American troops coming ashore on D-DayAt the start of World War II, Capa was in New York City, having moved there from Paris to look for work, and to escape Nazi persecution. During the war, Capa was sent to various parts of the European Theatre on photography assignments. He first photographed for Collier's Weekly, before switching to Life after he was fired by Collier's. He was the only "enemy alien" photographer for the Allies. One notable photograph from this period shows a Sicilian peasant indicating the direction in which German troops had gone, near Sperlinga. On 7 October 1943 Robert Capa was in Naples with Life reporter Will Lang Jr., and there he photographed the Naples post office bombing.

American troops landing in Europe on D-DayProbably his most famous images, The Magnificent Eleven, are a group of photos of D-Day. Taking part in the Allied invasion, Capa was with the second wave of American troops on Omaha Beach. The men storming Omaha Beach faced some of the heaviest resistance from German troops within the bunkers of the Atlantikwall. While under constant fire, Capa took 106 pictures, but all but eleven were destroyed in a photo lab accident back in London.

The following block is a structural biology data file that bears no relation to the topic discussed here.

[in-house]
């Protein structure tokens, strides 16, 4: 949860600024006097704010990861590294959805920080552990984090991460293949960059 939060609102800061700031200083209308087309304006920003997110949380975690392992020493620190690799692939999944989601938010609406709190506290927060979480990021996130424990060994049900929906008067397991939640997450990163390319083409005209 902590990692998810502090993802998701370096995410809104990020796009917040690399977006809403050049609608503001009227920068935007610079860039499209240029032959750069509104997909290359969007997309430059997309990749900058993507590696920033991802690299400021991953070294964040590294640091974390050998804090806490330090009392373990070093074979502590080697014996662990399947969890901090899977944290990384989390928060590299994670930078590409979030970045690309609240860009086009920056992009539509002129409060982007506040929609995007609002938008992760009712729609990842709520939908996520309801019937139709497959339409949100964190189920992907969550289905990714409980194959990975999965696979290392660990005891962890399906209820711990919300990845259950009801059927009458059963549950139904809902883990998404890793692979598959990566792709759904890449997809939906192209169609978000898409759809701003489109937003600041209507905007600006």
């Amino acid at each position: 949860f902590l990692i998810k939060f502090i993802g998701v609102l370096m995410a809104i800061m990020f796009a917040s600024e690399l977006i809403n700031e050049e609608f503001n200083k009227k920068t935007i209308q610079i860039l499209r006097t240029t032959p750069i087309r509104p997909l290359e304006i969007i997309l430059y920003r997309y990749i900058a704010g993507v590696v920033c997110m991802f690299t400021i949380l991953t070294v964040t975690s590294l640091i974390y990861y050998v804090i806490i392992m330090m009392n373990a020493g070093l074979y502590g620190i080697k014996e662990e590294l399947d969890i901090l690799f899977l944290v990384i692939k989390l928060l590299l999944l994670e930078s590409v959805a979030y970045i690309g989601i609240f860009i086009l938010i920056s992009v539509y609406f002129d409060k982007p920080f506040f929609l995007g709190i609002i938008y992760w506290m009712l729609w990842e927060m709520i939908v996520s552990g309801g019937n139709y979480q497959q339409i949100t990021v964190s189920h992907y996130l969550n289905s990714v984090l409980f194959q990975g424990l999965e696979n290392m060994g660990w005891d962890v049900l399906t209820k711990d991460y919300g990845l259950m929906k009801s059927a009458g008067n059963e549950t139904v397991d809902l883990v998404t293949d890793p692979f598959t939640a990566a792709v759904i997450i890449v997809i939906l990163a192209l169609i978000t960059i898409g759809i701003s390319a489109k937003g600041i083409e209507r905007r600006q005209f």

Capa toured Israel after its founding. He took the numerous photographs that accompanied Irwin Shaw's book, Report on Israel.

In the early 1950s, Capa traveled to Japan for an exhibition associated with Magnum Photos. While there, Life magazine asked him to go on assignment to Southeast Asia, where the French had been fighting for eight years in the First Indochina War.

Although a few years earlier, he had said he was finished with war, Capa accepted and accompanied a French regiment with two Time-Life journalists, John Mecklin and Jim Lucas. On May 25, 1954 at 2:55 p.m., the regiment was passing through a dangerous area under fire when Capa decided to leave his Jeep and go up the road to photograph the advance. About five minutes later, Mecklin and Lucas heard an explosion; Capa had stepped on a landmine. When they arrived on the scene, he was alive but his left leg had been blown to pieces, and he had a serious wound in his chest. Mecklin called for a medic and Capa was taken to a small field hospital, where he was pronounced dead on arrival.